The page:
Now a senior, Hughes expects to graduate in the spring. “This has been life-changing for me and I cannot wait to see how all this unfolds within the next several years,” she said.
Always willing to tutor young children at school or church, Hughes muses that she’s long harbored an interest in children’s well-being.
As her sons became older, that interest intensified and grew. Through the CSD program, Hughes can now delve into how the brain processes language and other information while also learning techniques to help clients overcome language disorders.
“This program is a must for anyone who is seeking to become a speech pathologist,” she said. “The faculty is amazing. This program definitely prepares you for grad school. The instructors all give real-life scenarios and really focus on helping students understand exactly what to expect once we enter the workforce.”
Hughes’ next career move: She wants to open a pediatric speech therapy practice.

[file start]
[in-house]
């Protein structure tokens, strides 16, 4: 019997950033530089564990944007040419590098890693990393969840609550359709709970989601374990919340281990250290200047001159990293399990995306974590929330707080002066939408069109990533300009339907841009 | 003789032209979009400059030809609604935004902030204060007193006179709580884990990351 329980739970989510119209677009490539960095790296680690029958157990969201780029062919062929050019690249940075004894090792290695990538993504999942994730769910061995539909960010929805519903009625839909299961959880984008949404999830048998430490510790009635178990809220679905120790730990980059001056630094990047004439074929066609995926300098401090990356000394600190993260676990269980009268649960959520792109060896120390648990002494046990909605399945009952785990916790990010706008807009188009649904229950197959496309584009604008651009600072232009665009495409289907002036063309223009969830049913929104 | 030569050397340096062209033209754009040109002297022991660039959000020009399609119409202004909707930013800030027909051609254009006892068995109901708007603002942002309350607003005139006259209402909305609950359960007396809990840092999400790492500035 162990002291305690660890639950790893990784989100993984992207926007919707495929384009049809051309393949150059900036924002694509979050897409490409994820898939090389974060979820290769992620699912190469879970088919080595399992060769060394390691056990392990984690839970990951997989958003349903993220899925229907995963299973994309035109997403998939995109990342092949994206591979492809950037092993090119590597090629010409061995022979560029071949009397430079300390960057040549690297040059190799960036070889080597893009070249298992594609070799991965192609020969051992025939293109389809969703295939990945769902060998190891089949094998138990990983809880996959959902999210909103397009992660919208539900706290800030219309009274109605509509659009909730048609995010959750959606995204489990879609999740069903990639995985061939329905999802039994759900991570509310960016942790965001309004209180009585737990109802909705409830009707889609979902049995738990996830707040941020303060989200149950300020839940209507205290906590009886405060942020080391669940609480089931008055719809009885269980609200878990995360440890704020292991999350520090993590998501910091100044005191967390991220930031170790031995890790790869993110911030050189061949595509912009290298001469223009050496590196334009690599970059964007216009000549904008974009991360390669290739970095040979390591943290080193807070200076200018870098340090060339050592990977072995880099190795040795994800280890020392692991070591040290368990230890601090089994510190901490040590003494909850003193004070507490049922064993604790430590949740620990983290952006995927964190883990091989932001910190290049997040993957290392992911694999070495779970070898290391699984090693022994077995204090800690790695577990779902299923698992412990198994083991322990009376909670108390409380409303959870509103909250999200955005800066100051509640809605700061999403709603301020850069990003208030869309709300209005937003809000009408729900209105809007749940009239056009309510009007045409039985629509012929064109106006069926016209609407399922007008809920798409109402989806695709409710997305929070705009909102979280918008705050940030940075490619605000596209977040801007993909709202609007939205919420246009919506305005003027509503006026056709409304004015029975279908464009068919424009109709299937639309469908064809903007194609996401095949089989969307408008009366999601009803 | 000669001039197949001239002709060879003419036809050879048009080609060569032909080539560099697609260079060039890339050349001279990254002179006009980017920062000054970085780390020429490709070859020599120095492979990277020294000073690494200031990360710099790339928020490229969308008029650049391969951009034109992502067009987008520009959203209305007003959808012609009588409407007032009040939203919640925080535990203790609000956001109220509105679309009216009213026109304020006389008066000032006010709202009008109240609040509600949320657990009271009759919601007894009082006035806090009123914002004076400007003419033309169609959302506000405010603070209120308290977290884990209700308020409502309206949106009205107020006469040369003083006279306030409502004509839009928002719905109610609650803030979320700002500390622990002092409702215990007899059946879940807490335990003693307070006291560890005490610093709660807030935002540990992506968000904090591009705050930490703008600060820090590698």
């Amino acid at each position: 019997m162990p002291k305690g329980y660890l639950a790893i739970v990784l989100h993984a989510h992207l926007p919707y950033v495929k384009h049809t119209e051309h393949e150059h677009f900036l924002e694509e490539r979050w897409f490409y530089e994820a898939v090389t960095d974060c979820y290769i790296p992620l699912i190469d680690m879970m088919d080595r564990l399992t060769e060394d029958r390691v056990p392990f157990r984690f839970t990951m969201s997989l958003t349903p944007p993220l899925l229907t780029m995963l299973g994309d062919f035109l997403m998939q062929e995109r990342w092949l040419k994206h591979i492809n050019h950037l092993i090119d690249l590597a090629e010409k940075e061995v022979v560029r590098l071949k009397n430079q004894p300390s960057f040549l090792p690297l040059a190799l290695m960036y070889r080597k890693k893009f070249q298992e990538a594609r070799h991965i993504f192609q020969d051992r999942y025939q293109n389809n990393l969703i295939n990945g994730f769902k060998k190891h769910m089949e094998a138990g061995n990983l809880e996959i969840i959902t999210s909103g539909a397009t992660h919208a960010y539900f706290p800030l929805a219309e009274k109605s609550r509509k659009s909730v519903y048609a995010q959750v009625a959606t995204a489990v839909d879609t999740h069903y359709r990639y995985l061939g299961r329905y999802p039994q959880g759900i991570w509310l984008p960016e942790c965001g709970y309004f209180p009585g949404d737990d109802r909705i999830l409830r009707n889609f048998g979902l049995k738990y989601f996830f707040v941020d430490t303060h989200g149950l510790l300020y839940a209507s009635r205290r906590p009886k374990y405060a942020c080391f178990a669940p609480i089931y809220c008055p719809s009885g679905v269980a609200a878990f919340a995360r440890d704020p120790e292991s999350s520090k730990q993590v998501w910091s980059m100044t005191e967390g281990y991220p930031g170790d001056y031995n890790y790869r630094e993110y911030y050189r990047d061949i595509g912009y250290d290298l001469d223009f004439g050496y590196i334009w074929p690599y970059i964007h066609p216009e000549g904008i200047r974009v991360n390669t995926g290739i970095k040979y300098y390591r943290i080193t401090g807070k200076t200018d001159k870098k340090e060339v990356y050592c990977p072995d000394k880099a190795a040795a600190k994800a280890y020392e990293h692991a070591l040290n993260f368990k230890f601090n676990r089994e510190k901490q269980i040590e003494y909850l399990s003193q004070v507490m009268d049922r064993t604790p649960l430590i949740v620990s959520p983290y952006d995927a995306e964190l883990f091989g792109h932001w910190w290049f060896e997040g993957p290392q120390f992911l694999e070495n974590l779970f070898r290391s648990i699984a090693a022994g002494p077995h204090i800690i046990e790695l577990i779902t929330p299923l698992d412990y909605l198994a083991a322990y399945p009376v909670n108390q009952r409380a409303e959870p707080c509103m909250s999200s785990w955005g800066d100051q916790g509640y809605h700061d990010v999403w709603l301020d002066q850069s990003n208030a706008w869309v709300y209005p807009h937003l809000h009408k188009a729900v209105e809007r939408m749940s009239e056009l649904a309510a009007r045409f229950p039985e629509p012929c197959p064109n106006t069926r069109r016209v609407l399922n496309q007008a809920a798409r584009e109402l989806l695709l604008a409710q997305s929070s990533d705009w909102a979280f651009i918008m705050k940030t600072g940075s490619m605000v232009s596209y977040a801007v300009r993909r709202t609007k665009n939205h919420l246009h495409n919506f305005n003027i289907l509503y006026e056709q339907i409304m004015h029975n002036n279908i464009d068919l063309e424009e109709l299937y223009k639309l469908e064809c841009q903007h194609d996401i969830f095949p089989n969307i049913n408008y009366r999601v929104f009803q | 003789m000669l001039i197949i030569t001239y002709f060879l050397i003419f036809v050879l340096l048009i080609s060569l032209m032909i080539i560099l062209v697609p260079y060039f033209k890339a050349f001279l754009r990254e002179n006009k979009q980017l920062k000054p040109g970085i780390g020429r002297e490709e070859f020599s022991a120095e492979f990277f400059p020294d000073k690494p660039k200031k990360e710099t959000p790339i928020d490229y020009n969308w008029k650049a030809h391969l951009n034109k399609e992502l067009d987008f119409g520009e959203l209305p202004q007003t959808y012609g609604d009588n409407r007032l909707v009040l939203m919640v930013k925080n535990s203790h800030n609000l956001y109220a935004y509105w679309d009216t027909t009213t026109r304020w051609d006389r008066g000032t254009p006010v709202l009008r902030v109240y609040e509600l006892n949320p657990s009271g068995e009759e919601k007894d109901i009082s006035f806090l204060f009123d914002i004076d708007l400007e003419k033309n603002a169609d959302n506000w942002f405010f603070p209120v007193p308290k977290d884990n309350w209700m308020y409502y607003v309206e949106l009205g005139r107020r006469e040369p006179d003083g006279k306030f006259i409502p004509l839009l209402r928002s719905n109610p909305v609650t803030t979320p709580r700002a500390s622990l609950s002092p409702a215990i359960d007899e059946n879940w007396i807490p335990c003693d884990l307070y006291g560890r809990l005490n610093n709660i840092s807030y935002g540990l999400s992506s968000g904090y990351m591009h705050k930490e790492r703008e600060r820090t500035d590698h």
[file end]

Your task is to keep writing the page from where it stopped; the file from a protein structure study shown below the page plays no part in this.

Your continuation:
“I would strongly recommend this program,” she said.
USFSM sends four to SACSCOC conference
The University of South Florida Sarasota-Manatee was well-represented when two administrators and two faculty members were invited to present their research at the annual meeting of the Southern Association of Colleges and Schools Commission on Colleges (SACSCOC).
SACSCOC is the recognized regional accrediting body in eleven U.S. Southern states for nearly 800 institutions of higher education that award associate, baccalaureate, master’s or doctoral degrees.
Of the 187 sessions during the Dec 2-5 SACSCOC conference in Dallas, three were conducted by USFSM representatives.